From poor support to poor product design to marketspeak promises made and engineering promises gone unfulfilled, Apple seems to care very little about the core market that has sustained it...as though we "don’t get it". What a farce, and what an insult. I think I used to have a common feeling with Apple: they would bring insanely great things to market, understating the genius, expecting the world to see the light, and yet we'd both stand by puzzled when the market couldn't see the brilliance. Now, Apple and I are different: they simply dictate what is brilliant, and ignore the markets ignorance--they don't ask or want my (or my ilk's) opinion in the matter. And if, forbid, you offer one, you are Anti-Apple. And what makes all this worse is their utterly incomprehensible silence---on EVERYTHING. With no "free" support anymore, the online troubleshooting sites have evolved into he said-she said forums where the experts (the code writers themselves) never inform. Apple's Tech Discussions are a joke; a world where Joe Blow without source can espouse "technical voodoo". Is it me, or is the first line Tech Support at Apple merely a human tape player that recites "Okay, let's zap the PRAM. Okay, you'll need to reinstall the system software.” Rinse. Repeat. And I think that OS X is, in and of itself, the proof of the shambles that Apple, as a culture, is in.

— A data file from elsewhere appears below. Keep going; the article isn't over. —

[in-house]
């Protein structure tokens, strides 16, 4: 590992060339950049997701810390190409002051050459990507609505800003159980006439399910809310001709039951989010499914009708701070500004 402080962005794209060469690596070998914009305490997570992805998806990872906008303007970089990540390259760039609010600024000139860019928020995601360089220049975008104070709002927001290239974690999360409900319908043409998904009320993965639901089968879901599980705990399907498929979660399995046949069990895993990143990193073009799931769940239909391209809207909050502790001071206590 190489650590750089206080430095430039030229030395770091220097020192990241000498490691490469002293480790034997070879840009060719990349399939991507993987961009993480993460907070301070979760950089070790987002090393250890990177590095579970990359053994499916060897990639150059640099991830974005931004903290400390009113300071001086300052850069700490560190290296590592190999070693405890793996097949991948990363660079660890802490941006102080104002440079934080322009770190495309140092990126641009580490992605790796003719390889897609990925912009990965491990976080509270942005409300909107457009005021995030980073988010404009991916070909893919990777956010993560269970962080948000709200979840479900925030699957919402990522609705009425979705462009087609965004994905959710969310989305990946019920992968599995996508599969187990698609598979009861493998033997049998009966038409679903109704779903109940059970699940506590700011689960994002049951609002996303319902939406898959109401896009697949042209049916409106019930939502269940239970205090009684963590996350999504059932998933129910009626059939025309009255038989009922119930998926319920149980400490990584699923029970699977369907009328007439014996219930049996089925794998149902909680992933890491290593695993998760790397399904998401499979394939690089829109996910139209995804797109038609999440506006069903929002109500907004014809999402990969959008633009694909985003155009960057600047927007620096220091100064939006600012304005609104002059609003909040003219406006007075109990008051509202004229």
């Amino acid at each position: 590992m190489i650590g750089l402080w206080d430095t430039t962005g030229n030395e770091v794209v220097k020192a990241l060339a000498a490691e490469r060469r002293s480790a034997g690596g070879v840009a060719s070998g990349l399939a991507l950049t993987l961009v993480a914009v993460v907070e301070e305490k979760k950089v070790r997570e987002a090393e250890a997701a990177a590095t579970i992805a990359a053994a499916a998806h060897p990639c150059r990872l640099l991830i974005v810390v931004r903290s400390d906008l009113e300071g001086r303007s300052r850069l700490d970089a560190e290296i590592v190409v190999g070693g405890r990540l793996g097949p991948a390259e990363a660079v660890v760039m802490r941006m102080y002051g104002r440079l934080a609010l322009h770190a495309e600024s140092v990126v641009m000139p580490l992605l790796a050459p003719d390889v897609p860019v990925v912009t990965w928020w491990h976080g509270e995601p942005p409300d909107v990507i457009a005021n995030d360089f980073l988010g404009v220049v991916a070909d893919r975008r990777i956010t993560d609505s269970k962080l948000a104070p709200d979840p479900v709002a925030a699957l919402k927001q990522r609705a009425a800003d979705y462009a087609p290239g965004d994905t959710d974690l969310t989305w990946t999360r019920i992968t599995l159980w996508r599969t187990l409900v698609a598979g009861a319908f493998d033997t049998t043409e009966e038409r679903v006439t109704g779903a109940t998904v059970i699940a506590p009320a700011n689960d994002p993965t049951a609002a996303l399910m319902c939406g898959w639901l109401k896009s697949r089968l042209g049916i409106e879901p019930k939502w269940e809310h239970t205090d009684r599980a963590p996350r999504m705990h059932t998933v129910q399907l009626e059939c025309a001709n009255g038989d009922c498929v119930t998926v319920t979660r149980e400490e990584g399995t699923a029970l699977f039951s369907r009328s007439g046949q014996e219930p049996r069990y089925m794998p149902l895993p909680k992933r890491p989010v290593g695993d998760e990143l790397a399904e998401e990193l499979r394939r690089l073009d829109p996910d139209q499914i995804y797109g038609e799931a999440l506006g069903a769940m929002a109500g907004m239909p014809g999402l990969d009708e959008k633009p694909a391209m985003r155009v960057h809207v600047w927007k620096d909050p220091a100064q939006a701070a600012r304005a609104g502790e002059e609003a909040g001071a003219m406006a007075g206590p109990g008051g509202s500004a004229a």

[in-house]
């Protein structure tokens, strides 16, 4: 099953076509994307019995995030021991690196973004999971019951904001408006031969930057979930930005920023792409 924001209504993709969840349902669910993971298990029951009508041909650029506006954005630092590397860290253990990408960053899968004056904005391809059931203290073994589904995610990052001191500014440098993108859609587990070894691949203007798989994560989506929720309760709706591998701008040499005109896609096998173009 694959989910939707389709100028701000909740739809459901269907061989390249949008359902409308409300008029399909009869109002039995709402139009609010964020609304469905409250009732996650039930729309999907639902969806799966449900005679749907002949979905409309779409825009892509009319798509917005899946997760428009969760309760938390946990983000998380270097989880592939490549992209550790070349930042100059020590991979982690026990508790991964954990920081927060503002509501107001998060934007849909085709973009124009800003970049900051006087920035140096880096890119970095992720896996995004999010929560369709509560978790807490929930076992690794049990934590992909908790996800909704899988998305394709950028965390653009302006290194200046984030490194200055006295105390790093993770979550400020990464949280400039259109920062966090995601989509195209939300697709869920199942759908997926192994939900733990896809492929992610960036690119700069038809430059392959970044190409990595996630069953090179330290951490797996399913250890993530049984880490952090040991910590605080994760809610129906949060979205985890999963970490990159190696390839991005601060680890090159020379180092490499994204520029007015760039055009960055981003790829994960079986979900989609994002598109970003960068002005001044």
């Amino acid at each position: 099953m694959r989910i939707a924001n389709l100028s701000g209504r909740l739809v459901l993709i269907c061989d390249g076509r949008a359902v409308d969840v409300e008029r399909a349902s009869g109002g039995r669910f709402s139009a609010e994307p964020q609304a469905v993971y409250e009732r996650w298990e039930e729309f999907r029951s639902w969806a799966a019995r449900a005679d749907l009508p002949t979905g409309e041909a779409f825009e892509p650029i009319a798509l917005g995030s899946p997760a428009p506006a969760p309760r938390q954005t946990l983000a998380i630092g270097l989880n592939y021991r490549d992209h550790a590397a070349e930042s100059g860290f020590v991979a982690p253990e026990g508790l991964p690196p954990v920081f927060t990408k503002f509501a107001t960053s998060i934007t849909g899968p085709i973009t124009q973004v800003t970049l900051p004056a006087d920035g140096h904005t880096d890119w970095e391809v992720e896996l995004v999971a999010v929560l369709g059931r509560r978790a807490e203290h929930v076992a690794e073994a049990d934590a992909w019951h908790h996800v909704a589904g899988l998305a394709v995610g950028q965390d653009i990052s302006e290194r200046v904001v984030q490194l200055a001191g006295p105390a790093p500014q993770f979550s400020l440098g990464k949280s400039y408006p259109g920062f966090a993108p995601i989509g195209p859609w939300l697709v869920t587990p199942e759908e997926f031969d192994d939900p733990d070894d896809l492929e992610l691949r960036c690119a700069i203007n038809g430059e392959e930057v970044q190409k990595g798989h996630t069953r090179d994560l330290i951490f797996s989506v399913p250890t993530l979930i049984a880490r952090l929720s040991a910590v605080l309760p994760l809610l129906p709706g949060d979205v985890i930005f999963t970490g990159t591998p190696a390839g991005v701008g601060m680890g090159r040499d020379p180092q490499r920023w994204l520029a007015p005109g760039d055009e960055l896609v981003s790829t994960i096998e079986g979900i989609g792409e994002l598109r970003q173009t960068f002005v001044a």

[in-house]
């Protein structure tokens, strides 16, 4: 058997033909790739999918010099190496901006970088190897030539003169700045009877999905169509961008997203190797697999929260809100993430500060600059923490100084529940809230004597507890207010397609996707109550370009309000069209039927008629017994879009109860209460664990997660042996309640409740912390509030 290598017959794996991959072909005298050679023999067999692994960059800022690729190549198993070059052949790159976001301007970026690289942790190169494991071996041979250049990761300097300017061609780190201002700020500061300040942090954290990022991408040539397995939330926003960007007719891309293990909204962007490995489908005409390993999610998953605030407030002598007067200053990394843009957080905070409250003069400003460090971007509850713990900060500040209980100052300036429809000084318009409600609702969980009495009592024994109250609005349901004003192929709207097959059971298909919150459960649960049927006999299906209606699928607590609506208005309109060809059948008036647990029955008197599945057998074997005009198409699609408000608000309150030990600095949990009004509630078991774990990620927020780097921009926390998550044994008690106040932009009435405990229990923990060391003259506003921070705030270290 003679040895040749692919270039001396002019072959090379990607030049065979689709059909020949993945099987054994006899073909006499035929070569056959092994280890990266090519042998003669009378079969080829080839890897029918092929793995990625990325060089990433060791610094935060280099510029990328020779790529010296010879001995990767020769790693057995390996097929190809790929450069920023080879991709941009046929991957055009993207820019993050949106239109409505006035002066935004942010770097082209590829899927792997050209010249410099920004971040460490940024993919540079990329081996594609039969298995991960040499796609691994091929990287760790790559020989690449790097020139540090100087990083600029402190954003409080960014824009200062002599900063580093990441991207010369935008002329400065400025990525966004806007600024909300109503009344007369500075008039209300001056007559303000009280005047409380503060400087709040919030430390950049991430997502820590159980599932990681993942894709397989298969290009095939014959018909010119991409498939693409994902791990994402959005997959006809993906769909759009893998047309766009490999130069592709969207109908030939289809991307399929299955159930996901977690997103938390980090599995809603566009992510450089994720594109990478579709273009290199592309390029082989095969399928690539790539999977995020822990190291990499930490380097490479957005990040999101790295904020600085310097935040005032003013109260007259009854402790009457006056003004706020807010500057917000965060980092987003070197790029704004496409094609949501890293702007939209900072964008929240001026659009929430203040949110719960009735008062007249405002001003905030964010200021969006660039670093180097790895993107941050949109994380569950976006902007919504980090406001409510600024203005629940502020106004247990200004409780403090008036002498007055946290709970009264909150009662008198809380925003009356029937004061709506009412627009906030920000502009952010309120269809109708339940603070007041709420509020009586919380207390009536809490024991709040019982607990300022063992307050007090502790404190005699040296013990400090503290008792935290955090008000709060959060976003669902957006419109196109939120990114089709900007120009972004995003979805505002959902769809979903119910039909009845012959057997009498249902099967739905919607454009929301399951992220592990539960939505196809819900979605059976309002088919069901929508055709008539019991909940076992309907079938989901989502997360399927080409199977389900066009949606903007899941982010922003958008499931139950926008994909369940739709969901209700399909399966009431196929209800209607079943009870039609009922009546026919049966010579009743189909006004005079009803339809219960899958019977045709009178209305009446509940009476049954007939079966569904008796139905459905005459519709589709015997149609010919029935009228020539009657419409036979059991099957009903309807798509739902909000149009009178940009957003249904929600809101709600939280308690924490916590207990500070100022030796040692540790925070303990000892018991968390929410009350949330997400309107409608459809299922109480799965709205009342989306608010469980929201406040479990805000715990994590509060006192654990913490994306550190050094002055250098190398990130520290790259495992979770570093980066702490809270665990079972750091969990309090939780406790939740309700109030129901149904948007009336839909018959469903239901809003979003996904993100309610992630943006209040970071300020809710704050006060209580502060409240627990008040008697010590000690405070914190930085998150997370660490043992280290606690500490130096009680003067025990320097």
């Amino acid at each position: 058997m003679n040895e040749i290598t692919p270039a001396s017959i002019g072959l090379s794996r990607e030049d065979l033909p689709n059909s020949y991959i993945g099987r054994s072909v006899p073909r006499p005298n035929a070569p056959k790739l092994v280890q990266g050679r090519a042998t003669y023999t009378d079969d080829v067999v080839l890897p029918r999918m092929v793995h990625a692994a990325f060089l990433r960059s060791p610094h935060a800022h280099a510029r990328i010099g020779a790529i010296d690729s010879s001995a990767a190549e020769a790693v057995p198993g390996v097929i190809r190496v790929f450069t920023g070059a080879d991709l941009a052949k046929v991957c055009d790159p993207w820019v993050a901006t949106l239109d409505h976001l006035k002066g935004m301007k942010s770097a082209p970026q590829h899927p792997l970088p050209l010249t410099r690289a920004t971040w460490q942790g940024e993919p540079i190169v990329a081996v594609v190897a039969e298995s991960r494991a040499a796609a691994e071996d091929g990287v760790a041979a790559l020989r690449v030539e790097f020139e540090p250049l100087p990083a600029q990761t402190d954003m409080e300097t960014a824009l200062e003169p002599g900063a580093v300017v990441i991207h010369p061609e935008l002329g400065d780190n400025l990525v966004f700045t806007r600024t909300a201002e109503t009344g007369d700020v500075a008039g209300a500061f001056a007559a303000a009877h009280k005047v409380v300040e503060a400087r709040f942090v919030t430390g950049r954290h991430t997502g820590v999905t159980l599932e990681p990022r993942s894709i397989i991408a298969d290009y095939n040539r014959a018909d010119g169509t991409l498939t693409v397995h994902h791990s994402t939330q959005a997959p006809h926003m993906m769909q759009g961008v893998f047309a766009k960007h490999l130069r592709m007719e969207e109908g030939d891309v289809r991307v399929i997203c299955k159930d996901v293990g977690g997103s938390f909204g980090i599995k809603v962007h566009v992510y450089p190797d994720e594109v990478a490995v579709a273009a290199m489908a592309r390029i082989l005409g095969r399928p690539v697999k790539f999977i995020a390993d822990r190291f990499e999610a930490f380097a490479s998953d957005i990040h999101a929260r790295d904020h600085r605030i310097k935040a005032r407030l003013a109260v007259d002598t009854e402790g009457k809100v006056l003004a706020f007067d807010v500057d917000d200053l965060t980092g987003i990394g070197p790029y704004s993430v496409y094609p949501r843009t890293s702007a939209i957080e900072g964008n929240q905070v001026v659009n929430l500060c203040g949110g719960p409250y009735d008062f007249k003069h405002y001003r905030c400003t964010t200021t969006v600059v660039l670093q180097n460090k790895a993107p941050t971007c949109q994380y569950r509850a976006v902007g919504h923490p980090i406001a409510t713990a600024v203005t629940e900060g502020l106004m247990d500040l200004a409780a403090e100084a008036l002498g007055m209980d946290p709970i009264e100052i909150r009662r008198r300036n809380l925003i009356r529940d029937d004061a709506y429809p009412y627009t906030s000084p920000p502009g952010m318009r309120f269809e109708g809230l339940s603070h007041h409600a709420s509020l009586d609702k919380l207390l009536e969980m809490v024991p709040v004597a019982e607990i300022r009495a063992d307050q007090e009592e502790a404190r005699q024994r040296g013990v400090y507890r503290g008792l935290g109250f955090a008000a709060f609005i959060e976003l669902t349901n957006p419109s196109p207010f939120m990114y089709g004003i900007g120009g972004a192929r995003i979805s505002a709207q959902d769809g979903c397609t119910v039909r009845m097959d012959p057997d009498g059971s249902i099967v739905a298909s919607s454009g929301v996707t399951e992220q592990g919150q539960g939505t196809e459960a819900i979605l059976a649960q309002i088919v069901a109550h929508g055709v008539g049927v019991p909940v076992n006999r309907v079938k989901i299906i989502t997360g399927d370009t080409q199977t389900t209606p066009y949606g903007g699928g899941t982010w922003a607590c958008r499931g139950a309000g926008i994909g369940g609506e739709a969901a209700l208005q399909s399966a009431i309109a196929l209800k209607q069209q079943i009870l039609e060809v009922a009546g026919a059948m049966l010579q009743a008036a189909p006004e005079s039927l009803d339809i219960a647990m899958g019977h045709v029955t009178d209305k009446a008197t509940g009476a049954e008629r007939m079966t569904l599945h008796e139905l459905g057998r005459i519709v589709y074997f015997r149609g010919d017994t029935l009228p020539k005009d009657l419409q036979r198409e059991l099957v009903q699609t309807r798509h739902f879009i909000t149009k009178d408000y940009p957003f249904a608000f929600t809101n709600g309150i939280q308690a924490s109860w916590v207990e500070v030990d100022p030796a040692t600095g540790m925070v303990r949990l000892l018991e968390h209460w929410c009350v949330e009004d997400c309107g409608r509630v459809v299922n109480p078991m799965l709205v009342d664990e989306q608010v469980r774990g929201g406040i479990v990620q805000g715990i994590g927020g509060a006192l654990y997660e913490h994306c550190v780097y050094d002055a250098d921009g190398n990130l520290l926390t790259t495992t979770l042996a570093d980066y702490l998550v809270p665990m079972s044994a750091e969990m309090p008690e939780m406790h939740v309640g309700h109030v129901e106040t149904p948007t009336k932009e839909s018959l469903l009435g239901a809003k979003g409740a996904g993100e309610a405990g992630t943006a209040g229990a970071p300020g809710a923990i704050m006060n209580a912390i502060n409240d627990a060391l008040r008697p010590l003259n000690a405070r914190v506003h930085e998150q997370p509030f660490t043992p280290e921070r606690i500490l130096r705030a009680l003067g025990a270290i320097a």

I have been writing about OS X and its infrastructure since before Copland. It is probably because I have had, for a VERY long time, a prescient feeling about what I want a computer to do. And college, the engineering education, was the worst thing I did, because it provided me the technical know how (or at least the foundation of the know how) about Operating Systems. John Manzione, in last week’s Op-Ed piece, stated that OS X was "still the best OS ever to be developed for any computer." And he is right...but we need to stop comparing against what WAS and start comparing with what CAN BE. And when doing that, OS X is rather disappointing. OS X embodies just about everything that is wrong with Apple.

Phew, boy... there's some strong talk. Curiously, it's from a guy who lives and breathes Apple, not from a staunch PC user enumerating what makes Apple suck. It's a guy who sees the potential for Apple as being so much more than what they're actually reaching for, and it's driving him nuts.

Apple could have brought fresh new insight to how UNIX looks (metadata, drivers, installers, preferences and configuration), but they haven't, all for this elusive and nebulous concept of "compatibility". Certainly this will be improved, but Apple's silence about the journey is disheartening.

And so it goes... I fear we are a dying breed, the ones who care, the ones who are loyal, the ones who want to make a difference. Everyone else seems to merely want to be spoon-fed, and Apple and the computer and software vendors seem happy to do so. I dread the thought of another 10 years of stagnation in this market...I may go insane.